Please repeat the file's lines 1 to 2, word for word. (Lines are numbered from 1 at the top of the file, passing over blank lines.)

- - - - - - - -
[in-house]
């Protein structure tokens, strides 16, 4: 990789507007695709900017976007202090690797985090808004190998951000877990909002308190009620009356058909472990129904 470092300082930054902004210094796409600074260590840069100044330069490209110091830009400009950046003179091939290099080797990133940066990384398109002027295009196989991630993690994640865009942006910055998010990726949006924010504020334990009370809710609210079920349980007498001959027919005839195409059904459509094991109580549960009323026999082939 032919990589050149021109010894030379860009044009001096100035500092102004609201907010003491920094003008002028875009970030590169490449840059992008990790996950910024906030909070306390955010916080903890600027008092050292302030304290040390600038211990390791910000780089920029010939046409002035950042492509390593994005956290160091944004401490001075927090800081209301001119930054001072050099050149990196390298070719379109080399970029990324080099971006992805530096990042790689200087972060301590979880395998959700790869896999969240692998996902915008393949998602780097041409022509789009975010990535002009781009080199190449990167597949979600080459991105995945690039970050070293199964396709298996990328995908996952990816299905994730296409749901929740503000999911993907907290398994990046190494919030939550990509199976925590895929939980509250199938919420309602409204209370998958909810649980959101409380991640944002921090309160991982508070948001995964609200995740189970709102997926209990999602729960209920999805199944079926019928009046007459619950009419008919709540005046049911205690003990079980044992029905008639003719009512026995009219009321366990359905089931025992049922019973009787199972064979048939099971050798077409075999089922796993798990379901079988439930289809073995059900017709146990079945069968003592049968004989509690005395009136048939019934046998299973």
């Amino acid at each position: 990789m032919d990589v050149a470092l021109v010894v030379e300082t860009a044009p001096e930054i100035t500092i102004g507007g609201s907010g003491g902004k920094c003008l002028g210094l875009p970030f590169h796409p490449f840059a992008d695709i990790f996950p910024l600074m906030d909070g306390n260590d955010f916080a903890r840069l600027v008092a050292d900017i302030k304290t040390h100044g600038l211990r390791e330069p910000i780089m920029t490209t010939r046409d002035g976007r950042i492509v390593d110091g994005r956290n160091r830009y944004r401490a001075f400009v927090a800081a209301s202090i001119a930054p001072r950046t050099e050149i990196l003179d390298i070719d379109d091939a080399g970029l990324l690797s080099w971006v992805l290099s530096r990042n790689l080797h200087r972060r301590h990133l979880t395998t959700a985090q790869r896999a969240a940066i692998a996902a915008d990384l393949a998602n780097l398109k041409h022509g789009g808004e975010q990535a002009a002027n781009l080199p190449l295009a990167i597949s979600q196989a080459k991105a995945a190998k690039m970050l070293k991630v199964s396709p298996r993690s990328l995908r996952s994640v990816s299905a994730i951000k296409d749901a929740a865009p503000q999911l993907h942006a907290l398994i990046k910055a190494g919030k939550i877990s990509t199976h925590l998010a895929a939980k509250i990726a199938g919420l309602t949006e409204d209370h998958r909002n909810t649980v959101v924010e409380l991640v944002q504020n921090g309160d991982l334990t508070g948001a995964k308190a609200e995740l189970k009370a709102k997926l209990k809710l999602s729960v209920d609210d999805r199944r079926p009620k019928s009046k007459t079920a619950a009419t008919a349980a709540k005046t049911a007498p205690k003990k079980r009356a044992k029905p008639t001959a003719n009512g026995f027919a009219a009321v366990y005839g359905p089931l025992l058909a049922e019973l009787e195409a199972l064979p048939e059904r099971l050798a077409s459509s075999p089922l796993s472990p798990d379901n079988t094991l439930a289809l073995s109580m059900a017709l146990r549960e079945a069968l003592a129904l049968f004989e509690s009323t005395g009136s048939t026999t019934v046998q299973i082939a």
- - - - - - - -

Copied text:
[in-house]
């Protein structure tokens, strides 16, 4: 990789507007695709900017976007202090690797985090808004190998951000877990909002308190009620009356058909472990129904 470092300082930054902004210094796409600074260590840069100044330069490209110091830009400009950046003179091939290099080797990133940066990384398109002027295009196989991630993690994640865009942006910055998010990726949006924010504020334990009370809710609210079920349980007498001959027919005839195409059904459509094991109580549960009323026999082939 032919990589050149021109010894030379860009044009001096100035500092102004609201907010003491920094003008002028875009970030590169490449840059992008990790996950910024906030909070306390955010916080903890600027008092050292302030304290040390600038211990390791910000780089920029010939046409002035950042492509390593994005956290160091944004401490001075927090800081209301001119930054001072050099050149990196390298070719379109080399970029990324080099971006992805530096990042790689200087972060301590979880395998959700790869896999969240692998996902915008393949998602780097041409022509789009975010990535002009781009080199190449990167597949979600080459991105995945690039970050070293199964396709298996990328995908996952990816299905994730296409749901929740503000999911993907907290398994990046190494919030939550990509199976925590895929939980509250199938919420309602409204209370998958909810649980959101409380991640944002921090309160991982508070948001995964609200995740189970709102997926209990999602729960209920999805199944079926019928009046007459619950009419008919709540005046049911205690003990079980044992029905008639003719009512026995009219009321366990359905089931025992049922019973009787199972064979048939099971050798077409075999089922796993798990379901079988439930289809073995059900017709146990079945069968003592049968004989509690005395009136048939019934046998299973």